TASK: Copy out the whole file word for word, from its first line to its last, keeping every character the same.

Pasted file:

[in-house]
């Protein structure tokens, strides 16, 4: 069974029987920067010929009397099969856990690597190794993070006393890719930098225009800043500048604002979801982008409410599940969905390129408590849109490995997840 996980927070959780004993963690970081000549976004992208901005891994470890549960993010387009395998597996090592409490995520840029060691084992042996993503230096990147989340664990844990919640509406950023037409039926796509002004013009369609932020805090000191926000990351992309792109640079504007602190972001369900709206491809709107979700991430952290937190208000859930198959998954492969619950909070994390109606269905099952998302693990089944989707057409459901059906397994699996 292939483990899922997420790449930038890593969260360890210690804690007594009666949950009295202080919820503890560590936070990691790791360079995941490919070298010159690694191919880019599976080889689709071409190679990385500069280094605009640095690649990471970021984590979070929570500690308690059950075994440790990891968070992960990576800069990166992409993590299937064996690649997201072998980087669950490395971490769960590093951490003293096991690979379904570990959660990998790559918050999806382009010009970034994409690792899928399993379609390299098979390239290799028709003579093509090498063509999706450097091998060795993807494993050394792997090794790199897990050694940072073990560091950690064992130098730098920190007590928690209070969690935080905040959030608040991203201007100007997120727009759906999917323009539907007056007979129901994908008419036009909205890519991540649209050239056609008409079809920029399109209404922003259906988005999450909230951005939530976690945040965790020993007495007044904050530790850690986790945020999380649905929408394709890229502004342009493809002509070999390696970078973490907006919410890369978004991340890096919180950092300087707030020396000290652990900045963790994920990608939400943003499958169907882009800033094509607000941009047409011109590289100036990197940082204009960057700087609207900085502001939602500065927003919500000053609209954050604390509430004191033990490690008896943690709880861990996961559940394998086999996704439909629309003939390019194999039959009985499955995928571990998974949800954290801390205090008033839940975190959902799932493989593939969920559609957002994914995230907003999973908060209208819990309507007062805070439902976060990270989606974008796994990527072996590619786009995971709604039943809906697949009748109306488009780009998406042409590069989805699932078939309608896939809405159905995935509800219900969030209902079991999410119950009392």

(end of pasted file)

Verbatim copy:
[in-house]
């Protein structure tokens, strides 16, 4: 069974029987920067010929009397099969856990690597190794993070006393890719930098225009800043500048604002979801982008409410599940969905390129408590849109490995997840 996980927070959780004993963690970081000549976004992208901005891994470890549960993010387009395998597996090592409490995520840029060691084992042996993503230096990147989340664990844990919640509406950023037409039926796509002004013009369609932020805090000191926000990351992309792109640079504007602190972001369900709206491809709107979700991430952290937190208000859930198959998954492969619950909070994390109606269905099952998302693990089944989707057409459901059906397994699996 292939483990899922997420790449930038890593969260360890210690804690007594009666949950009295202080919820503890560590936070990691790791360079995941490919070298010159690694191919880019599976080889689709071409190679990385500069280094605009640095690649990471970021984590979070929570500690308690059950075994440790990891968070992960990576800069990166992409993590299937064996690649997201072998980087669950490395971490769960590093951490003293096991690979379904570990959660990998790559918050999806382009010009970034994409690792899928399993379609390299098979390239290799028709003579093509090498063509999706450097091998060795993807494993050394792997090794790199897990050694940072073990560091950690064992130098730098920190007590928690209070969690935080905040959030608040991203201007100007997120727009759906999917323009539907007056007979129901994908008419036009909205890519991540649209050239056609008409079809920029399109209404922003259906988005999450909230951005939530976690945040965790020993007495007044904050530790850690986790945020999380649905929408394709890229502004342009493809002509070999390696970078973490907006919410890369978004991340890096919180950092300087707030020396000290652990900045963790994920990608939400943003499958169907882009800033094509607000941009047409011109590289100036990197940082204009960057700087609207900085502001939602500065927003919500000053609209954050604390509430004191033990490690008896943690709880861990996961559940394998086999996704439909629309003939390019194999039959009985499955995928571990998974949800954290801390205090008033839940975190959902799932493989593939969920559609957002994914995230907003999973908060209208819990309507007062805070439902976060990270989606974008796994990527072996590619786009995971709604039943809906697949009748109306488009780009998406042409590069989805699932078939309608896939809405159905995935509800219900969030209902079991999410119950009392």